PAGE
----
Kathie Moehlig, a San Diego resident, is a returning presenter for GO Los Angeles and GO Seattle, and has been instrumental in planning our GO Family program in LA this year.
What will you be presenting at Gender Odyssey this year?
I’ll be presenting Tools for the Parent Toolbox, which is about advocating for trans teens, and Parenting the Trans Teen, which is about what follows coming out and navigating adolescence.
What would you like attendees to take with them from your presentation?
For Tools for the Parent Toolbox, I want parents to know that your child is with you for their whole life; someone you may have to stand up to is not. We have to be the voice for our children. For Parenting the Trans Teen, we need to remember that we cannot take away our children’s gender dysphoria. All we can do is show our support.
What do you hope to take away from this year’s conference?
I always learn so much! It’s such a collective experience and great to take gems away from others’ presentations. I also enjoy being able to take information from Gender Odyssey to those who will never have the opportunity to attend a gender conference, and share that information with them.
In a climate of both increased visibility and increased challenges confronting our community, what makes your topic particularly relevant?
Well, my son came out six years ago before the word “trans” was known in most homes. While visibility has made it so that most people know the word “trans” now, there’s still not a lot of knowledge of what comes with that term. In terms of increased challenges, we have to hold each other up in hope, because we’re being barraged by things that take it away.
What was your knowledge of transgender and gender-diverse issues prior to your son’s transition?
Absolutely nothing. When I finally got the word “transgender,” the world opened up. There were no doctors in San Diego at that time serving the trans population, so I taught myself by doing really intense research over a short period of time. Finally, I went to my son and told him: “this is transgender and this is what it means,” and before I could even finish, he said, “Oh my god, Mom, that’s me.”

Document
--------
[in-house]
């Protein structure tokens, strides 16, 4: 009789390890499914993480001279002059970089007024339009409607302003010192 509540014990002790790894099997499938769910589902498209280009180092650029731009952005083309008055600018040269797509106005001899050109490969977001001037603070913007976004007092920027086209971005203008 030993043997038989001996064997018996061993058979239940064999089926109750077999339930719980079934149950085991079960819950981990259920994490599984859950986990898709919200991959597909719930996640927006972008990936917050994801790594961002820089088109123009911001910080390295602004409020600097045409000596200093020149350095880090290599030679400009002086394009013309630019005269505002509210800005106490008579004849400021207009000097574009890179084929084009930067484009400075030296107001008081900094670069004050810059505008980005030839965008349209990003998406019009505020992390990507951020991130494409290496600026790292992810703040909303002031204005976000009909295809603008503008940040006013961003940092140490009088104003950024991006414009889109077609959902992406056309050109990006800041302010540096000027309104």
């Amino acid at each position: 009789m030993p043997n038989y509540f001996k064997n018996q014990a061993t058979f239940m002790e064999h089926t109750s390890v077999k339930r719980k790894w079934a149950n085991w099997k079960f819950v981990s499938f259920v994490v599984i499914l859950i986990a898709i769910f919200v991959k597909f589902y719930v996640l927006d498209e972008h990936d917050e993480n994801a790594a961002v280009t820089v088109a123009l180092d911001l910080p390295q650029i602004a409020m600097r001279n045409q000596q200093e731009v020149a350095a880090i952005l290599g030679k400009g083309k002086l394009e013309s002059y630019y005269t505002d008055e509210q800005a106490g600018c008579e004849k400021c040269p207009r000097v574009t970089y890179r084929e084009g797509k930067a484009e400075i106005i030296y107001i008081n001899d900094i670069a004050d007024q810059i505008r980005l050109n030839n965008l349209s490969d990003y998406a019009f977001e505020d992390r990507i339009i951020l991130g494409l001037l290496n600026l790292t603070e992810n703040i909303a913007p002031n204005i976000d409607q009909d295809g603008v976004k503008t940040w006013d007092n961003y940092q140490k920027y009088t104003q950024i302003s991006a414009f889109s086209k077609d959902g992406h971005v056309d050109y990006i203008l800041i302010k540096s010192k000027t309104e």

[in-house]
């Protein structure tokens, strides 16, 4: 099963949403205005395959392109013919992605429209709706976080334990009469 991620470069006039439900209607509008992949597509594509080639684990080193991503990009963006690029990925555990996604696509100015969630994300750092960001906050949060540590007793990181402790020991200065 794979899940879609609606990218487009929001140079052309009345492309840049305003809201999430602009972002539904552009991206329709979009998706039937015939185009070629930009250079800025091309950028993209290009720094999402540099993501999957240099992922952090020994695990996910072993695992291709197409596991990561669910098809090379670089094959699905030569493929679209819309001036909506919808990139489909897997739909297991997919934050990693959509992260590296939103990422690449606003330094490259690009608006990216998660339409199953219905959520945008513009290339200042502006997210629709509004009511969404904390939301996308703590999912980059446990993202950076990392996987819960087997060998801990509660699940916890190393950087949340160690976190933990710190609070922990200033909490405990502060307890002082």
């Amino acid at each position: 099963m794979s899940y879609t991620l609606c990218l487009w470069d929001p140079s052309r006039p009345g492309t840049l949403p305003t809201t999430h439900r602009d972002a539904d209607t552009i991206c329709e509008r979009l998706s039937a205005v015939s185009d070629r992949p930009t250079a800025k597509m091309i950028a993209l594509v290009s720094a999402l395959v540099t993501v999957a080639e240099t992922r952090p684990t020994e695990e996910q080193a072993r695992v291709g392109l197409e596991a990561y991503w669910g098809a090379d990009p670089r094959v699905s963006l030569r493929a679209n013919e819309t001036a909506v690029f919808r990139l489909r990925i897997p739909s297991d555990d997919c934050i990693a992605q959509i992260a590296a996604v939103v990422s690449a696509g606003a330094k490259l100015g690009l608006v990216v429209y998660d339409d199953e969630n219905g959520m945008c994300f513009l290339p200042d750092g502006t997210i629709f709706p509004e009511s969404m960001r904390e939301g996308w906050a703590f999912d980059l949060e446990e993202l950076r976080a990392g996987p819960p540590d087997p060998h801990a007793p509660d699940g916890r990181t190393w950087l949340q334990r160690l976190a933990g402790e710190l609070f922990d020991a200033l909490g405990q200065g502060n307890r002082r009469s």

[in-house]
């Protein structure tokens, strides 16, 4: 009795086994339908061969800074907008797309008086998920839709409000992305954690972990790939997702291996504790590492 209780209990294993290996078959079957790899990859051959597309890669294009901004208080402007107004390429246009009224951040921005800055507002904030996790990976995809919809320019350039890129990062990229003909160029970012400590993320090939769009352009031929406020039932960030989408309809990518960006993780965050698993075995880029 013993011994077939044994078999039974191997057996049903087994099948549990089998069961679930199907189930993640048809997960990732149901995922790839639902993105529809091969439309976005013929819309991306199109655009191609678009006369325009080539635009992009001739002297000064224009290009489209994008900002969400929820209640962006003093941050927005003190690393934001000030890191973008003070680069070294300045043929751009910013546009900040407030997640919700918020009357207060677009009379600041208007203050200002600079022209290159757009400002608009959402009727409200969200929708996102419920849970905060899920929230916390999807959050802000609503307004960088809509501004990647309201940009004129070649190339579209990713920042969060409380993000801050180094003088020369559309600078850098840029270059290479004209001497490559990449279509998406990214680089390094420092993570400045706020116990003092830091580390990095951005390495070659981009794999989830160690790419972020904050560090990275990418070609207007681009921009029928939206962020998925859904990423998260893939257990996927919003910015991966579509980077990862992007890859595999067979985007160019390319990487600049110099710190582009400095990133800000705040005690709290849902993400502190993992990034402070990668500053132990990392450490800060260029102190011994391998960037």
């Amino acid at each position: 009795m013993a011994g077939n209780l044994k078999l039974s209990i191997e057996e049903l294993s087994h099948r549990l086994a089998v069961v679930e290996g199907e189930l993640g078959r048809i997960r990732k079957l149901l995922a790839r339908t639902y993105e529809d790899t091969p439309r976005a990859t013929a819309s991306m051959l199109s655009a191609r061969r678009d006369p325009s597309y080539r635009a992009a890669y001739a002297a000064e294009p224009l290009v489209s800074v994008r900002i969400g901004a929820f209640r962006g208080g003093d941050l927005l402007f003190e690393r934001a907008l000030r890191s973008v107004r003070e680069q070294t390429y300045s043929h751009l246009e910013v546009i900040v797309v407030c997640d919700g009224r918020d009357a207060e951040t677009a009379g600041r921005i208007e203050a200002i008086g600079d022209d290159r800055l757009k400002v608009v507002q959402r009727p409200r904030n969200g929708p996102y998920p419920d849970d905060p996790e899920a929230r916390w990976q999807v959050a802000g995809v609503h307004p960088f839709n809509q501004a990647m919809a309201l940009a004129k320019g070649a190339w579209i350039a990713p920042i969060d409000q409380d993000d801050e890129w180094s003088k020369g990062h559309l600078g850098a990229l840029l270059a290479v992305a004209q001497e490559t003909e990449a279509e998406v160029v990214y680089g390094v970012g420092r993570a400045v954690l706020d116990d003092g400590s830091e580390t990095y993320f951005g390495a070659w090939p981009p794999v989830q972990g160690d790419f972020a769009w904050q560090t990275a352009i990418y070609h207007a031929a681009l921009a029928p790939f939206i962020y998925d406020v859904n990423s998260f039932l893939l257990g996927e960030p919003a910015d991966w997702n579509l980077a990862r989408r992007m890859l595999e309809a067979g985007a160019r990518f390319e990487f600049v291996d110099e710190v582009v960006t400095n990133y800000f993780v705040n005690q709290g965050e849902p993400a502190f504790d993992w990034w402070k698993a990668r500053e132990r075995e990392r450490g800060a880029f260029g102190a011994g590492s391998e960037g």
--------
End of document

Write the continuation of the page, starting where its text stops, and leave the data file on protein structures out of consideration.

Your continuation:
What advice would you give to other families experiencing a child’s transition?
The advice I always give is that the journey takes radical patience. The youth have been sitting with their gender identity for a long time, but parents may have been sitting with it for two weeks. You don’t have to tell people tomorrow, you don’t have to start medical transition tomorrow, so practice the patience of allowing this to unfold.
You founded TransFamily Support Services after your son started his transition – can you speak more about your journey from parent to founder?
After Sam came out, we found a very small support group in San Diego. I became an informal source of information, but it became obvious to me that not having a formal organization meant no power in the room. Now we work with families all over the country and our small band of volunteers is growing rapidly.
As part of your work, you speak to school educators about best practices with LGBTQ students. What resistance do you most commonly meet? What successes do you take away?
I come from a belief that people are not innately mean and negative—they’re just uneducated. If I can bring to them baseline education about gender identity and help them break their biases about gender norms, then my job is done.
Kathie Moehlig is the founder and executive director of TransFamily Support Services in San Diego, California. For over 30 years, she has been a public speaker, a workshop presenter, and a support group leader. Kathie is a certified life coach, a licensed minister, and a certified parent counselor. As a parent advocate for her transgender son, Kathie navigated his admittance as the first transgender patient at the Rady Children’s Hospital Gender Management Clinic in San Diego. She provides compassionate and informative support for other transgender families and friends. Kathie works tirelessly to help transgender youth and their families navigate the journey.